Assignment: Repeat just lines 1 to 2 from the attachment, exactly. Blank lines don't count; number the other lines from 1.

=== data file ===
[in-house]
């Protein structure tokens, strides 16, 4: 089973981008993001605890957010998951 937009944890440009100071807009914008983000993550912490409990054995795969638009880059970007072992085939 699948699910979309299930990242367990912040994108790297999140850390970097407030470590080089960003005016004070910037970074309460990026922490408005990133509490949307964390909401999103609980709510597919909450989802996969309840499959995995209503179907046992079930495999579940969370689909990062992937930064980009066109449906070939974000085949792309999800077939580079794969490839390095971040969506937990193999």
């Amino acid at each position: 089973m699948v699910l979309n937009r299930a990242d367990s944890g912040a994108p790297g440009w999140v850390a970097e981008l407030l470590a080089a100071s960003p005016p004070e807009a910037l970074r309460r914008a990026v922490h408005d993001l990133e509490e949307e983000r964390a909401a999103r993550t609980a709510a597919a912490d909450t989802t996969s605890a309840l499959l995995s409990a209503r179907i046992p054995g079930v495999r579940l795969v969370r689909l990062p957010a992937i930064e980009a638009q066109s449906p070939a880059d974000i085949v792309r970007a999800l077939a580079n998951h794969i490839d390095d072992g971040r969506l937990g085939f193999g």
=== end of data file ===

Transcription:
[in-house]
């Protein structure tokens, strides 16, 4: 089973981008993001605890957010998951 937009944890440009100071807009914008983000993550912490409990054995795969638009880059970007072992085939 699948699910979309299930990242367990912040994108790297999140850390970097407030470590080089960003005016004070910037970074309460990026922490408005990133509490949307964390909401999103609980709510597919909450989802996969309840499959995995209503179907046992079930495999579940969370689909990062992937930064980009066109449906070939974000085949792309999800077939580079794969490839390095971040969506937990193999």